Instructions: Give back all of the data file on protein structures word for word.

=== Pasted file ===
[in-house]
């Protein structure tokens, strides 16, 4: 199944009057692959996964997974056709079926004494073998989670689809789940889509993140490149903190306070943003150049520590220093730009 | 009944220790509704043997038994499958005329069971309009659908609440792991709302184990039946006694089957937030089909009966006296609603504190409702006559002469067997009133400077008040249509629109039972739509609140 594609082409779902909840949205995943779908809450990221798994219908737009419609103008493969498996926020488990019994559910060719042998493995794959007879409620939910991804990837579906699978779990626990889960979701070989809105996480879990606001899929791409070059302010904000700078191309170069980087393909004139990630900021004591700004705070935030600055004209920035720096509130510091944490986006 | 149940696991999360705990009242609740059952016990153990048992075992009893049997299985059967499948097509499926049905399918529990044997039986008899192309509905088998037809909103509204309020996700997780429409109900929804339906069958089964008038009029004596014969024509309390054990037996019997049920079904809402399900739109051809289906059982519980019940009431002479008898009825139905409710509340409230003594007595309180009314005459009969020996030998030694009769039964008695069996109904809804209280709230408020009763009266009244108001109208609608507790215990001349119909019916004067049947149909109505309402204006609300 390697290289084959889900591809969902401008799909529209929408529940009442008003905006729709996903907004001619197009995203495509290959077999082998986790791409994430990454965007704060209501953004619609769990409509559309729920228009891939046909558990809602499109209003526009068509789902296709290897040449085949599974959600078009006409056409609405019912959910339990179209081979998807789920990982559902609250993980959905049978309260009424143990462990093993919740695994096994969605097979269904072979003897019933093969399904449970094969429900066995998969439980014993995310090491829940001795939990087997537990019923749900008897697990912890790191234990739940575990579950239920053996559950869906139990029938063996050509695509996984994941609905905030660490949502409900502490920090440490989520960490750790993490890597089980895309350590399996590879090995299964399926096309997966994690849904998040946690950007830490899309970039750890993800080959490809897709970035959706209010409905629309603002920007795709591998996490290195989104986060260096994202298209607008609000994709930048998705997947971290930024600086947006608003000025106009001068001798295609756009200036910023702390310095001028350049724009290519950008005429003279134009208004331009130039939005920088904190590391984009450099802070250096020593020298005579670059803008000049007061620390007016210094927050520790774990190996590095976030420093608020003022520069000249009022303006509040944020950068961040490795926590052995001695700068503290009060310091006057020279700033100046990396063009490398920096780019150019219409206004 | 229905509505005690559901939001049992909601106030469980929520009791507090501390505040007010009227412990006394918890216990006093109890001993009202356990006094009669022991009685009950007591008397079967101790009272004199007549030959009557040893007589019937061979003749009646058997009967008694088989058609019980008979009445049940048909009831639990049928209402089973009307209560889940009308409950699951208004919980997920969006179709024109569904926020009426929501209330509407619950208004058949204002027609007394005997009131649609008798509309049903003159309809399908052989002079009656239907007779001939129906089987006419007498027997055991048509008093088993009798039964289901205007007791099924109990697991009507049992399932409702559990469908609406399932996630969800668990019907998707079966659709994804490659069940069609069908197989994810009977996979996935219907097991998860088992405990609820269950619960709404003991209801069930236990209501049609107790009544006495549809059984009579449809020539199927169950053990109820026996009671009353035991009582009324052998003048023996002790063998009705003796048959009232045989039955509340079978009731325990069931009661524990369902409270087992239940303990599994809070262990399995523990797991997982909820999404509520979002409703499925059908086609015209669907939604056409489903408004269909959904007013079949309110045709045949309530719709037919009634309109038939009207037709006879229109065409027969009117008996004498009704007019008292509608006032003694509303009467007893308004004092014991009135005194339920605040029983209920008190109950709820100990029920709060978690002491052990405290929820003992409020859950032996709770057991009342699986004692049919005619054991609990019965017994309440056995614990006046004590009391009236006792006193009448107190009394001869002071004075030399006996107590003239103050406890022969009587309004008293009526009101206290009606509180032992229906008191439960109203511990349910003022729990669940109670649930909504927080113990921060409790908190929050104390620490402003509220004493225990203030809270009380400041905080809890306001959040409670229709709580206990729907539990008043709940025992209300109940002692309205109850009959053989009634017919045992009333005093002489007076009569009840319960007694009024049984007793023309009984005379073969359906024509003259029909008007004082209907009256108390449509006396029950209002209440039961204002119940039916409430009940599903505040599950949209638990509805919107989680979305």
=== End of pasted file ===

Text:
[in-house]
């Protein structure tokens, strides 16, 4: 199944009057692959996964997974056709079926004494073998989670689809789940889509993140490149903190306070943003150049520590220093730009 | 009944220790509704043997038994499958005329069971309009659908609440792991709302184990039946006694089957937030089909009966006296609603504190409702006559002469067997009133400077008040249509629109039972739509609140 594609082409779902909840949205995943779908809450990221798994219908737009419609103008493969498996926020488990019994559910060719042998493995794959007879409620939910991804990837579906699978779990626990889960979701070989809105996480879990606001899929791409070059302010904000700078191309170069980087393909004139990630900021004591700004705070935030600055004209920035720096509130510091944490986006 | 149940696991999360705990009242609740059952016990153990048992075992009893049997299985059967499948097509499926049905399918529990044997039986008899192309509905088998037809909103509204309020996700997780429409109900929804339906069958089964008038009029004596014969024509309390054990037996019997049920079904809402399900739109051809289906059982519980019940009431002479008898009825139905409710509340409230003594007595309180009314005459009969020996030998030694009769039964008695069996109904809804209280709230408020009763009266009244108001109208609608507790215990001349119909019916004067049947149909109505309402204006609300 390697290289084959889900591809969902401008799909529209929408529940009442008003905006729709996903907004001619197009995203495509290959077999082998986790791409994430990454965007704060209501953004619609769990409509559309729920228009891939046909558990809602499109209003526009068509789902296709290897040449085949599974959600078009006409056409609405019912959910339990179209081979998807789920990982559902609250993980959905049978309260009424143990462990093993919740695994096994969605097979269904072979003897019933093969399904449970094969429900066995998969439980014993995310090491829940001795939990087997537990019923749900008897697990912890790191234990739940575990579950239920053996559950869906139990029938063996050509695509996984994941609905905030660490949502409900502490920090440490989520960490750790993490890597089980895309350590399996590879090995299964399926096309997966994690849904998040946690950007830490899309970039750890993800080959490809897709970035959706209010409905629309603002920007795709591998996490290195989104986060260096994202298209607008609000994709930048998705997947971290930024600086947006608003000025106009001068001798295609756009200036910023702390310095001028350049724009290519950008005429003279134009208004331009130039939005920088904190590391984009450099802070250096020593020298005579670059803008000049007061620390007016210094927050520790774990190996590095976030420093608020003022520069000249009022303006509040944020950068961040490795926590052995001695700068503290009060310091006057020279700033100046990396063009490398920096780019150019219409206004 | 229905509505005690559901939001049992909601106030469980929520009791507090501390505040007010009227412990006394918890216990006093109890001993009202356990006094009669022991009685009950007591008397079967101790009272004199007549030959009557040893007589019937061979003749009646058997009967008694088989058609019980008979009445049940048909009831639990049928209402089973009307209560889940009308409950699951208004919980997920969006179709024109569904926020009426929501209330509407619950208004058949204002027609007394005997009131649609008798509309049903003159309809399908052989002079009656239907007779001939129906089987006419007498027997055991048509008093088993009798039964289901205007007791099924109990697991009507049992399932409702559990469908609406399932996630969800668990019907998707079966659709994804490659069940069609069908197989994810009977996979996935219907097991998860088992405990609820269950619960709404003991209801069930236990209501049609107790009544006495549809059984009579449809020539199927169950053990109820026996009671009353035991009582009324052998003048023996002790063998009705003796048959009232045989039955509340079978009731325990069931009661524990369902409270087992239940303990599994809070262990399995523990797991997982909820999404509520979002409703499925059908086609015209669907939604056409489903408004269909959904007013079949309110045709045949309530719709037919009634309109038939009207037709006879229109065409027969009117008996004498009704007019008292509608006032003694509303009467007893308004004092014991009135005194339920605040029983209920008190109950709820100990029920709060978690002491052990405290929820003992409020859950032996709770057991009342699986004692049919005619054991609990019965017994309440056995614990006046004590009391009236006792006193009448107190009394001869002071004075030399006996107590003239103050406890022969009587309004008293009526009101206290009606509180032992229906008191439960109203511990349910003022729990669940109670649930909504927080113990921060409790908190929050104390620490402003509220004493225990203030809270009380400041905080809890306001959040409670229709709580206990729907539990008043709940025992209300109940002692309205109850009959053989009634017919045992009333005093002489007076009569009840319960007694009024049984007793023309009984005379073969359906024509003259029909008007004082209907009256108390449509006396029950209002209440039961204002119940039916409430009940599903505040599950949209638990509805919107989680979305």